A wave of Americanism has been sweeping through Paris over the past few years, from le street food (which, finally, is actually being served on the street) to a desire to remake Paris in the image of New York. Or more to the point, Brooklyn.
I don’t quite know where this came from, but I do wish it would stop. Granted, in the US, we have our share of “French-style” kitchen gadgets (most of which I’ve never seen in France) and croissan’wiches (which I am now seeing in France), but hopefully we still have enough international goodwill so the French will overlook some of our infractions. Yet a new trend has been sweeping through France and I’m not sure it’s building much goodwill in the other direction, in spite of how benign they might think it to be.
(Speaking of good-will, I should probably let you know that even though I am too bien élevé, or well-raised as they say in France, and don’t have a potty-mouth, there are some pictures that use a 4-letter word in this post. So if that might be offensive to you…and I have to admit, they make me wince as well – although I don’t have a choice because they’re all around me – you might want to not scroll down or click after the jump, and skip this post.)
I was listening to some music the other day from a French radio station called FG, and the “FG” used to stand for Fréquence Gay which was owned by the French government (confirming all those fears about the French to certain political elements outside of the country), for those party-loving residents of the Marais and elsewhere. I’m not sure how important sexual orientation is to choosing a radio station, but it’s one of the stations on my playlist because the “trance music” is good for when I’m working on recipes and don’t want to be too distracted. Well, that’s my story anyway.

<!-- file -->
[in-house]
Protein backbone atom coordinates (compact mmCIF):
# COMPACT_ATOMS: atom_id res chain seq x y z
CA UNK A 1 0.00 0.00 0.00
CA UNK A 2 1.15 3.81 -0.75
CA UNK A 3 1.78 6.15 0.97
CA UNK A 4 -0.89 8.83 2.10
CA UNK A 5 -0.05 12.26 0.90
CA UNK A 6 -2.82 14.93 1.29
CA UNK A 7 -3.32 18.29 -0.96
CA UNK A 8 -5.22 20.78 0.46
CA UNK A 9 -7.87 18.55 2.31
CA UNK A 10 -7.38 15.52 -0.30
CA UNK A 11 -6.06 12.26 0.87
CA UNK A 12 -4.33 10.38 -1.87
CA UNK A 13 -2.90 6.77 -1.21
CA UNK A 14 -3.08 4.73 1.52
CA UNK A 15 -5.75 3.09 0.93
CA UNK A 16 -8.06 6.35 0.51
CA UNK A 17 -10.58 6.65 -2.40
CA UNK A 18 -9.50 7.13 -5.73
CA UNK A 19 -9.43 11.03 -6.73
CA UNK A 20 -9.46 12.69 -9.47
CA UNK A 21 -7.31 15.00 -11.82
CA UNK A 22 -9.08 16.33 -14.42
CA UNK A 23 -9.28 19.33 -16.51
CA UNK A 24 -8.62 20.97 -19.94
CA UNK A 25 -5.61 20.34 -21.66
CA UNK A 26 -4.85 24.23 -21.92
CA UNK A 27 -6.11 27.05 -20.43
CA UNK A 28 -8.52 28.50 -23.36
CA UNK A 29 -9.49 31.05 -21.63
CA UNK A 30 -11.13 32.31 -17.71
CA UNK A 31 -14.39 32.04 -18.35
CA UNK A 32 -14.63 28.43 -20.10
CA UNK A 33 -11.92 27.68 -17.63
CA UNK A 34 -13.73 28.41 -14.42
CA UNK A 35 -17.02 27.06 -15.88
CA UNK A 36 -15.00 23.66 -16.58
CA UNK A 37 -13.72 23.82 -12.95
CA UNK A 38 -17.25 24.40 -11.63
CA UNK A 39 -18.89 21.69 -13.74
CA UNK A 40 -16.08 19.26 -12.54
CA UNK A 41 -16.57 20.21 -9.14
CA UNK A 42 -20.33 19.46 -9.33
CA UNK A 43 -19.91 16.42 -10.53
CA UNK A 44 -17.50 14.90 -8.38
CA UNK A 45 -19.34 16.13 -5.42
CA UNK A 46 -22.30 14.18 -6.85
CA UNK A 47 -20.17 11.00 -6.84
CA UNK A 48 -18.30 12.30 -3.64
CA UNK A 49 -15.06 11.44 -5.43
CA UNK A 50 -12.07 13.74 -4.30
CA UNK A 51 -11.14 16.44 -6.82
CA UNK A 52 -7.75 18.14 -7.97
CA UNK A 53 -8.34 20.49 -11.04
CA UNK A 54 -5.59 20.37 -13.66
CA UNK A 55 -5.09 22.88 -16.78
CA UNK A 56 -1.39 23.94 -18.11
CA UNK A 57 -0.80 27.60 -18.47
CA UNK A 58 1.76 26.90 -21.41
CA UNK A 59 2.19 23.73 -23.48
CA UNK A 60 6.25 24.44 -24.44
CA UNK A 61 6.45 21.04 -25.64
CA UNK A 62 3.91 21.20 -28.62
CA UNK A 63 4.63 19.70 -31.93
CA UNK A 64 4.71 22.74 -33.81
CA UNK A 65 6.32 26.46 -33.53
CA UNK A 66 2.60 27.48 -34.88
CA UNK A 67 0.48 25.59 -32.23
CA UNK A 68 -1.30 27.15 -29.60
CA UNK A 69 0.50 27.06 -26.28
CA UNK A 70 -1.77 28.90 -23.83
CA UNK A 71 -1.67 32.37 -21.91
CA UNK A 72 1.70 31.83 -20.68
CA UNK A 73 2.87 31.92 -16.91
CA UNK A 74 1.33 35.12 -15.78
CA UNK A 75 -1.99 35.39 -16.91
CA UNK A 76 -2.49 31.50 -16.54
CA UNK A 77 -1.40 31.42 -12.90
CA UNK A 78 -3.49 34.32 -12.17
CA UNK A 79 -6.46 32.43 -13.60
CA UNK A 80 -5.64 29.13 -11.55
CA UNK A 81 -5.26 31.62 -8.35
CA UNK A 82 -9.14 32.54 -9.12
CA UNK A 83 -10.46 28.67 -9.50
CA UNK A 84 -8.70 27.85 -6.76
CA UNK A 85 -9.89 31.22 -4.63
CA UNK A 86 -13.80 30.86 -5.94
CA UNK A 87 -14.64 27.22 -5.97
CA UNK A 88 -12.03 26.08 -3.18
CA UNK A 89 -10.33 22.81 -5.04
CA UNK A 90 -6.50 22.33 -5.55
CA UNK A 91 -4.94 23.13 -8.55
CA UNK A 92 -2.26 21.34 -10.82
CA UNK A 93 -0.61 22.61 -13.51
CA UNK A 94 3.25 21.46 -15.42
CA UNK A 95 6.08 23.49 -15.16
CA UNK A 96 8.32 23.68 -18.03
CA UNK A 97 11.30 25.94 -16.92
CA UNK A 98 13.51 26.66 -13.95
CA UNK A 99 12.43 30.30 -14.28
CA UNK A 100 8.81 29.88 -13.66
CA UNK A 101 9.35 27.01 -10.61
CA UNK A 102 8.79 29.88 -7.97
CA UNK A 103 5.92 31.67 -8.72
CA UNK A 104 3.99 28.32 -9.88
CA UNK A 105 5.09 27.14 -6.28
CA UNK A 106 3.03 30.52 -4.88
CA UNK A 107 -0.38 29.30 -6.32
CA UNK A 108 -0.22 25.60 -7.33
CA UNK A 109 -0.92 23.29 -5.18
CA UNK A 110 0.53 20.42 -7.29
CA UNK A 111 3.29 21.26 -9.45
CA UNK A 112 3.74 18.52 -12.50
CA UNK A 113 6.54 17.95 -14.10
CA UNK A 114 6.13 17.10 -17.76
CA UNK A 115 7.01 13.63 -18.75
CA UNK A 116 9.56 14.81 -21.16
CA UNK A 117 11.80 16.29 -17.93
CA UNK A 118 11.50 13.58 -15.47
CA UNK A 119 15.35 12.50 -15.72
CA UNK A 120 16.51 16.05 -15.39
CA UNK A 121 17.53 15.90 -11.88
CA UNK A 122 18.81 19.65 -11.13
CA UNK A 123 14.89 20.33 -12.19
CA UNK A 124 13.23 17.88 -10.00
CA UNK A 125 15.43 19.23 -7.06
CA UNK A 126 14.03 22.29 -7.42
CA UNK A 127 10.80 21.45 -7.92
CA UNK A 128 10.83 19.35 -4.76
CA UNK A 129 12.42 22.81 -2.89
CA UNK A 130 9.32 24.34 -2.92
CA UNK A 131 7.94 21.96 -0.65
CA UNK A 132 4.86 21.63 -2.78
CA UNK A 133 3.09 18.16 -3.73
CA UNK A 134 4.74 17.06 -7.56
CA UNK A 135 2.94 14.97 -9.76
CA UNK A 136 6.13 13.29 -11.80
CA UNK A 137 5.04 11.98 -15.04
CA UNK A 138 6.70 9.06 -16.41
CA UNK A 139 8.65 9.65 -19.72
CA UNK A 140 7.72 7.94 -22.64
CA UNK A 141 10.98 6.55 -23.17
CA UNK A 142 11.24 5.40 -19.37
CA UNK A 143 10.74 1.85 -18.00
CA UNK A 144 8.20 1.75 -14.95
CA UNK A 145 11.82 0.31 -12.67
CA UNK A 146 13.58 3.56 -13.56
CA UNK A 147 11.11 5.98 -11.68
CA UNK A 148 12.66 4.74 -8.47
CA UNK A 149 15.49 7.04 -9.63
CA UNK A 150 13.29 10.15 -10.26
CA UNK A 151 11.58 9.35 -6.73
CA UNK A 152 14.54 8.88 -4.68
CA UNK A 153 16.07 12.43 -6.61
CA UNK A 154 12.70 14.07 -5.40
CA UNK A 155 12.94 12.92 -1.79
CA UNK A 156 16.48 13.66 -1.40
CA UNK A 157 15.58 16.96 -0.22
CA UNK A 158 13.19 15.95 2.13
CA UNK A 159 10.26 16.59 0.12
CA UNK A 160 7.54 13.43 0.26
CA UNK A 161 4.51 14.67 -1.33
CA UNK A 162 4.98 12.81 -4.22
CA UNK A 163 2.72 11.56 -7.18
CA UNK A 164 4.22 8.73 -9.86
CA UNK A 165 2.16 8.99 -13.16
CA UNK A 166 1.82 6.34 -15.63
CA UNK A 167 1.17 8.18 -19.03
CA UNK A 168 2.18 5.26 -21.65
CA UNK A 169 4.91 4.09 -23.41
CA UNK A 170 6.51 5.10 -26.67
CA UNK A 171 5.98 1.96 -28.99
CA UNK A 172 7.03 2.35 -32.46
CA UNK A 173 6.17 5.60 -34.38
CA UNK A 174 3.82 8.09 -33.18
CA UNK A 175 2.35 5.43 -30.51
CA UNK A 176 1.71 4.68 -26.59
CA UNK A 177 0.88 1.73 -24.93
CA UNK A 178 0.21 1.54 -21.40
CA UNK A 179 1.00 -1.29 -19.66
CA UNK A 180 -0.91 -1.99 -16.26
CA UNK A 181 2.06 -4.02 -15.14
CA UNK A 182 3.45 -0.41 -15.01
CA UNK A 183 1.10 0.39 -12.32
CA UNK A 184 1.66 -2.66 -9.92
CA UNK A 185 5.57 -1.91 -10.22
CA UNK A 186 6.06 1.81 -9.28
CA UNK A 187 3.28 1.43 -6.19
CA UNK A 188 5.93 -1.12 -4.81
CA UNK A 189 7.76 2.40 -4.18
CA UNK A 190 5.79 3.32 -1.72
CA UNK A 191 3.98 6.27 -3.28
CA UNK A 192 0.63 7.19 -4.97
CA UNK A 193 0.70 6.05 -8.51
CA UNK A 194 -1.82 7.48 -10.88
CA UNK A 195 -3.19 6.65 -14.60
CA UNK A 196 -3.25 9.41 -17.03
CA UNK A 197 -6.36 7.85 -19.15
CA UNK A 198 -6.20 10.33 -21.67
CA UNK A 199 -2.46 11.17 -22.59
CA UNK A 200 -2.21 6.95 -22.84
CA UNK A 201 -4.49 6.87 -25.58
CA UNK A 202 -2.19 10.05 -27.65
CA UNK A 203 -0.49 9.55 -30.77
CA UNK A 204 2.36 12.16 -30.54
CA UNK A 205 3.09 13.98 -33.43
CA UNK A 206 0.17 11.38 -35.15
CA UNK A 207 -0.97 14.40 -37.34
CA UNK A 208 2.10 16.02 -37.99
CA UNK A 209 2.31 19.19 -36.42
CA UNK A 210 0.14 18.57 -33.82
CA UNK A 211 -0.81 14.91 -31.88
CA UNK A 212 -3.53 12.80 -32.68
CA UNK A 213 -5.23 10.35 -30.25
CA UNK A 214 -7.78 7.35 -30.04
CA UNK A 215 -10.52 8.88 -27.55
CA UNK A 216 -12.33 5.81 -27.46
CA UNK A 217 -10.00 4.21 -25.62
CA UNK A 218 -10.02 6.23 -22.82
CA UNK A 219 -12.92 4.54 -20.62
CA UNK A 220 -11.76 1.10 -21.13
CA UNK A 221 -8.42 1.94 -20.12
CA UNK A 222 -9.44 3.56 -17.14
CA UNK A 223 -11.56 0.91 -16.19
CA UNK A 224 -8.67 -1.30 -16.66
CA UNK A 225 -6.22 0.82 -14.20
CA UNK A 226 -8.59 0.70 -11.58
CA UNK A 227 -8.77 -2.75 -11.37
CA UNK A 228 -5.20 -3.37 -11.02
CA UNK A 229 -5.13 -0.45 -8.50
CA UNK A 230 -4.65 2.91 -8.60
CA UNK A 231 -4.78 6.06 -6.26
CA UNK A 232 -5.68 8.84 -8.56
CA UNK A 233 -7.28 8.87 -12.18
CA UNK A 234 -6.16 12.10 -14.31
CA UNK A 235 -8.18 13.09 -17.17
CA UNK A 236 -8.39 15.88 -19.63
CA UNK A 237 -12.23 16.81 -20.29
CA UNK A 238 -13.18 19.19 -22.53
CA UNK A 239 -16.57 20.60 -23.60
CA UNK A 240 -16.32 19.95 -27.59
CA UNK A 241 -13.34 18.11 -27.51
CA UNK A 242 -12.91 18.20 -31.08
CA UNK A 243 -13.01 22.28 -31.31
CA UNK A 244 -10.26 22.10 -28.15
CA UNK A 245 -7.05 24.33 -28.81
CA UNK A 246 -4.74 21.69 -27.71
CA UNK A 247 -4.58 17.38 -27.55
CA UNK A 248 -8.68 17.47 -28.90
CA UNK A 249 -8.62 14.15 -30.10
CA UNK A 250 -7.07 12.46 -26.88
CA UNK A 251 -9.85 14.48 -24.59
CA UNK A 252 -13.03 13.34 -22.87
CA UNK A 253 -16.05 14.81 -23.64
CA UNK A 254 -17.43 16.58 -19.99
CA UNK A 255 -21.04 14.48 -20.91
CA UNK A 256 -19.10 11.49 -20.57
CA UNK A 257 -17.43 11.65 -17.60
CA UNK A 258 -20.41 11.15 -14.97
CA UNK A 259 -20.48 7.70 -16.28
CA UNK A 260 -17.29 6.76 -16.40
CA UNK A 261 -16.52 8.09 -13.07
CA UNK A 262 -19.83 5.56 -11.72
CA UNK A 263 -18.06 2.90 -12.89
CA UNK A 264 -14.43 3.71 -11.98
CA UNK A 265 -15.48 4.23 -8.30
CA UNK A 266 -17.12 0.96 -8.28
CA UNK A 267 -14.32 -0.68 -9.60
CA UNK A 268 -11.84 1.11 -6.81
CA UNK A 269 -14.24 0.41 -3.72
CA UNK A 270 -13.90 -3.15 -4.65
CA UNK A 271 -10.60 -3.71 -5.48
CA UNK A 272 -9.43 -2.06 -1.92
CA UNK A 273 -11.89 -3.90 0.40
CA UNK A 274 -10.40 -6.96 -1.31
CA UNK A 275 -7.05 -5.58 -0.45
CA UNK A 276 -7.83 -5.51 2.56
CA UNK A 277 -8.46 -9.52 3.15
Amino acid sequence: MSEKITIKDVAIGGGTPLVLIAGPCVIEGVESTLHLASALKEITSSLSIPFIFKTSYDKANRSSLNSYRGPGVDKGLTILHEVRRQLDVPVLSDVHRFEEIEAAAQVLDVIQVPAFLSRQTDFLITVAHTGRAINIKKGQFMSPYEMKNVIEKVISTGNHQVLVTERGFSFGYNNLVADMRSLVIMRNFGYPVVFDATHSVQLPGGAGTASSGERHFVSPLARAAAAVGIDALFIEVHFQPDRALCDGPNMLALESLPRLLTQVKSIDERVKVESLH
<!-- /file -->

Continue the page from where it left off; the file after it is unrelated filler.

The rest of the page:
When I lived in the states, my background “music” was E! television, in the pre-Kardashian years. It had everything you wanted in a television station; supermodels, irreverent shows that made fun of other shows, documentaries about the demise of backbiting 80s bands, scathing fashion gossip, and talk shows hosted by fabulous drag queens. The best part about it was that you didn’t have to pay attention. You could finish stirring your crème pâtissière or roll out your tart dough, then resume watching a few minutes later, realizing you haven’t missed anything important.
So how thrilled was I to find out that E! is actually here in France and for the low price of just 99 centimes a month, could be part of my cable line-up? I could not subscribe fast enough and was thrilled beyond belief – until I realized that it was dubbed (VF, or version française) and I realized it’s no fun to watch housewives in New Jersey bickering unless you can hear their actual New Jersey voices, rather than the voice-over of a hysterical Frenchwoman trying her best to imitate them. Which f@&king annoys me.
I normally don’t swear when I write, and find it odd when people do in cookbooks. But after hearing that Radio FG has been recast with a new name, I’m learning that there’s nothing wrong with dropping the F-bomb in France, which apparently adds a certain je ne sais pas, or F$%ckin’ French Touch, as it’s now being dubbed in some quarters, to whatever la bombe d’F touches.
Just the other day, I was lost in happiness as I stirred a batch of buttery caramel, simmering away on the stove. But instead of the standard announcement of the name of the station that’s spoken between songs, the Radio FG announcer jolted me back to reality to let me know that I was no longer listening to just any old FG music, but that it was now F@#king Good music.